When job seekers review your job postings, the job isn't the only thing they want to learn about. In fact, a study from Hassle Studios reports that job seekers care more about your company culture and workspace than the job's salary. With that in mind, explaining your company dynamic in your job postings can help you communicate with job seekers more effectively. Providing this information will also motivate the job seekers who are right for your company to apply.
Sometimes you'll have the opportunity to have a full company profile or company information, but other times you may only have room to add a brief description in the job posting itself. Either way, it's an important component for attracting the right people to the position.
When a job seeker finds multiple job postings on the web for the same position, they rely on the company information to figure out which employer is a better fit for them. If you want job seekers to choose you over your competitors, use your company description to sell them on why they should work for you.
Take the opportunity to showcase your company’s products, services, history, and most importantly—your culture. You don’t need to include them all, but here are some suggestions for making your company description more effective:
Every job seeker is looking for an opportunity that is better than the one they currently have. That could mean receiving better health insurance, gaining a larger income, shortening their commute to the workplace, professional development, opportunities for advancement, or autonomy. Basically, job seekers want to know “what’s in it for me?” Answer this question for them by including your employee value proposition and benefits in your job postings.
Along with describing the most common benefits you offer, like insurance plans and retirement packages, emphasize any unique perks your company provides. Whether your company embraces ongoing training, continued education, casual dress code, free lunches, pet-friendly offices, or anything else your employees may enjoy, highlight the convenience it provides for employees. If a candidate can understand and envision the advantages of working for you, they are incredibly more likely to apply.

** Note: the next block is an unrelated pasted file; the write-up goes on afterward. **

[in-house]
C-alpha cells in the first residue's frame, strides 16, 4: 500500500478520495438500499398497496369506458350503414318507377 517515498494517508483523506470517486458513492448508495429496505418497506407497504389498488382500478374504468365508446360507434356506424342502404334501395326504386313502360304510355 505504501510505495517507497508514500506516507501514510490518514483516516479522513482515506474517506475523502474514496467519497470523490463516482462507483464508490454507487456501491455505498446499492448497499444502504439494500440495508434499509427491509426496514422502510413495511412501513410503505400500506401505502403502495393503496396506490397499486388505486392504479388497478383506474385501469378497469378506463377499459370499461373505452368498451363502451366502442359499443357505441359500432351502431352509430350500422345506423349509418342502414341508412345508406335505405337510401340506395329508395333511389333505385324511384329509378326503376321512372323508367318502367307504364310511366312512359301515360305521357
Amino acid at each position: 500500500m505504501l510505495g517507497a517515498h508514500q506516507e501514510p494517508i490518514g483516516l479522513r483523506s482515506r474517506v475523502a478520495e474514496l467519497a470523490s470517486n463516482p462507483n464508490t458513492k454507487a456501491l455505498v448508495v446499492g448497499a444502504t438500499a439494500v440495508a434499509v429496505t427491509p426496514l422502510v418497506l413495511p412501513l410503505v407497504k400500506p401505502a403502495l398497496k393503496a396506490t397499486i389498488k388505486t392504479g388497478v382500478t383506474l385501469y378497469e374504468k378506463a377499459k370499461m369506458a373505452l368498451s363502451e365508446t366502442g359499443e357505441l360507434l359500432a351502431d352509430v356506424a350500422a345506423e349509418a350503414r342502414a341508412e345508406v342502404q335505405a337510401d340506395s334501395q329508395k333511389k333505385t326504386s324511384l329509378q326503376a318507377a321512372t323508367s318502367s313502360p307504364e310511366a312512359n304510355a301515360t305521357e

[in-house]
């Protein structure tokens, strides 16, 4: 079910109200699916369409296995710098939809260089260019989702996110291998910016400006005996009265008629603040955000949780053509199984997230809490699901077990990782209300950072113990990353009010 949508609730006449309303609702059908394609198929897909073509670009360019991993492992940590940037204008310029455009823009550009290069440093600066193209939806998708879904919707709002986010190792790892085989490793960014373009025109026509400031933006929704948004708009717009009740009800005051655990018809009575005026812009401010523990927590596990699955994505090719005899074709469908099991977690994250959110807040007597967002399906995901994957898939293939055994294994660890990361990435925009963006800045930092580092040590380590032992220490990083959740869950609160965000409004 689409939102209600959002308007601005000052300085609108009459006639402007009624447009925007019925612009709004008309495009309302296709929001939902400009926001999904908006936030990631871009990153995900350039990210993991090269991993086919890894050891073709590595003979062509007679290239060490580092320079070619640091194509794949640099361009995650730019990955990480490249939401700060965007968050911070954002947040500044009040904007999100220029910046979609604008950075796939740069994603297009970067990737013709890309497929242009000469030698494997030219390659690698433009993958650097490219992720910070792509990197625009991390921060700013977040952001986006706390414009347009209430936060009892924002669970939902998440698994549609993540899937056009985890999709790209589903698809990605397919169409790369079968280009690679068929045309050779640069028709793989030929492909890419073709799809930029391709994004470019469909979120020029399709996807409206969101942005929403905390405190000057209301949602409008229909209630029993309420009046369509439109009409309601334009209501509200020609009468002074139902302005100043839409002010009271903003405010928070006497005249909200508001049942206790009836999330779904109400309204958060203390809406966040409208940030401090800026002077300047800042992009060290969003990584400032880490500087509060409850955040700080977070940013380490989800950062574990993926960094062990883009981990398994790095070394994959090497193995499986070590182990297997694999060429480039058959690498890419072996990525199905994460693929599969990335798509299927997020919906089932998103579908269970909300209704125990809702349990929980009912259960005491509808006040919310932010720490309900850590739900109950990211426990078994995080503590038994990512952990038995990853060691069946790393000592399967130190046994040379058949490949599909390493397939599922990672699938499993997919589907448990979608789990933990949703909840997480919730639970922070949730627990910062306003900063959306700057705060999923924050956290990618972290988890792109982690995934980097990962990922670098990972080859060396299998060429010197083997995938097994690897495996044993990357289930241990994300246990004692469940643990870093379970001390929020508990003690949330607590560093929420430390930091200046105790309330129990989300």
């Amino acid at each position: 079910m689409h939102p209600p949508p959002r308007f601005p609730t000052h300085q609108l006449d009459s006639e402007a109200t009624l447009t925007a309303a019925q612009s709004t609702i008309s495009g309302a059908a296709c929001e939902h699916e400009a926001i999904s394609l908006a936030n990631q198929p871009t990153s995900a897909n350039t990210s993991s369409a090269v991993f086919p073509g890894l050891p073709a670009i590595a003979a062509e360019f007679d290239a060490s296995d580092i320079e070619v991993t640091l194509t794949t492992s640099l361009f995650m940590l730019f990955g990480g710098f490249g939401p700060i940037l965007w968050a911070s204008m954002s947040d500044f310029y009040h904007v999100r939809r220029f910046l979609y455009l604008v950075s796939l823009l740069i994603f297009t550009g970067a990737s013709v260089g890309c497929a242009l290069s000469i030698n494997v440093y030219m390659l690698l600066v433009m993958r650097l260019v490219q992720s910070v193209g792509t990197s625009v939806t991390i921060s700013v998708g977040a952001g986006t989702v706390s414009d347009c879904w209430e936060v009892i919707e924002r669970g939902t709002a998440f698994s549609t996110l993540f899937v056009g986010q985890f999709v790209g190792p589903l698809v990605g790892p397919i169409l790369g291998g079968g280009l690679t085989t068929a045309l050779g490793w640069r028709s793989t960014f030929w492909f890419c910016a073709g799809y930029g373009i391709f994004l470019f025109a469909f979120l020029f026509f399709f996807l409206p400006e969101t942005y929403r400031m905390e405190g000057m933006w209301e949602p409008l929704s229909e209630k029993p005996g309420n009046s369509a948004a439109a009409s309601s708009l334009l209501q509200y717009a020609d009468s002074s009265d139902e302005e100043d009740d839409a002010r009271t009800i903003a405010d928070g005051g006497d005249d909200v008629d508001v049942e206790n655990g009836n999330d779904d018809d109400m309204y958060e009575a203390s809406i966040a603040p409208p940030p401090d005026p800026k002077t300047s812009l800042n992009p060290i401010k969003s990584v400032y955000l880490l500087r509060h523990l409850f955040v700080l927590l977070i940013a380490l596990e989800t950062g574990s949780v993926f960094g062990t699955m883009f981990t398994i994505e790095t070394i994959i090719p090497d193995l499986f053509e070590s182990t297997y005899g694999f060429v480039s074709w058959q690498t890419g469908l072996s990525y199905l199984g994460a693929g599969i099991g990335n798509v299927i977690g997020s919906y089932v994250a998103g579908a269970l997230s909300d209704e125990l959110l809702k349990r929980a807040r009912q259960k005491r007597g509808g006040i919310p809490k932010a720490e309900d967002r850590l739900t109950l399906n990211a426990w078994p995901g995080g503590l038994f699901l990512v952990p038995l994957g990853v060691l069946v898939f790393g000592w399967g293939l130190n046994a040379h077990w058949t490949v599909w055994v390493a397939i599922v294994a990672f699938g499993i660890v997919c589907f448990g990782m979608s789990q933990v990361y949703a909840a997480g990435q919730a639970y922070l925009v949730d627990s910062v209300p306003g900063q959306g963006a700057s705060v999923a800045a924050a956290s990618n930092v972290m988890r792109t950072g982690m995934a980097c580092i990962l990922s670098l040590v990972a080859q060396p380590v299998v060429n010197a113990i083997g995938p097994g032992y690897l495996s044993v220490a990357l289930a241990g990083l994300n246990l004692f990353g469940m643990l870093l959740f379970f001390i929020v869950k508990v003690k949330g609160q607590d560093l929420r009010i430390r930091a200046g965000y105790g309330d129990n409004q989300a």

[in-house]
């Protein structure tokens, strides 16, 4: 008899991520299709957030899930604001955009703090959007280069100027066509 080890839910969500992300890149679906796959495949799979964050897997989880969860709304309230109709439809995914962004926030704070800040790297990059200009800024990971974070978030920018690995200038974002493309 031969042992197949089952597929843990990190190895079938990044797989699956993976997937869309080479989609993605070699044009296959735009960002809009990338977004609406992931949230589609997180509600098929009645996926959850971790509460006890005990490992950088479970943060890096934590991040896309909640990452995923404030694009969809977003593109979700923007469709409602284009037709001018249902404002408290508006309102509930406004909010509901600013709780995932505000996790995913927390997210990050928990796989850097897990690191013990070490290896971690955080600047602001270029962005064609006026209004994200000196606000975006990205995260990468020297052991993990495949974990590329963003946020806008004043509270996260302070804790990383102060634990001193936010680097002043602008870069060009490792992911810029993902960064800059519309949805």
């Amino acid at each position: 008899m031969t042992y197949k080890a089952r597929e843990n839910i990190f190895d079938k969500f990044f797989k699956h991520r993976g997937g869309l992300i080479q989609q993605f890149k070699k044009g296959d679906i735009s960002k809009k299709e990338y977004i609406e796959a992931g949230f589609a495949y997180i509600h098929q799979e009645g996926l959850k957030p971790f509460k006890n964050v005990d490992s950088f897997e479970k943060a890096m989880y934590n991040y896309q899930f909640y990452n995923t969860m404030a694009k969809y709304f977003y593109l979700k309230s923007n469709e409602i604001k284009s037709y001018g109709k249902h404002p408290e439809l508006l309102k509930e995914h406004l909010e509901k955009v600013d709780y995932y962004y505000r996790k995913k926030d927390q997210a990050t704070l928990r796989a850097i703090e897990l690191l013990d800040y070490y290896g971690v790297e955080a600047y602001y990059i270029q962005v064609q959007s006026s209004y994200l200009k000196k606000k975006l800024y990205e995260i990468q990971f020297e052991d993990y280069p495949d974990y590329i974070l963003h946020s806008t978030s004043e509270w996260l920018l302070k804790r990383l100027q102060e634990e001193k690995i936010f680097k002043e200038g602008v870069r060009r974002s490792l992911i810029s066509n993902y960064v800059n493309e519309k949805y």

Deciding whether or not to disclose a position’s salary is always a sensitive issue for employers because there is not a one-size-fits-all solution. Depending on the position, there are several pros and cons for posting the salary.
The biggest apprehension to sharing the salary is that a job seeker may only become interested in the opportunity for the salary alone. However, posting the hourly rate or yearly salary may entice more job seekers to click on the job title and learn more about the position. If the compensation is on the lower end of the scale, sharing the wages can help you discourage highly compensated and overly-qualified job seekers from applying—allowing you to find the right candidate faster. Ultimately, whether or not to post the salary information is your company’s choice. But once you consider your hiring goals and target candidates, the right decision should become clear.
It’s never easy talking about yourself, but in order to entice top performers and beat your competitors, you need to strategically analyze how you're describing your company and employee perks. If you need a little inspiration, reflect on why you love working for your organization. Chances are that these reasons are similar to what your ideal candidates want too.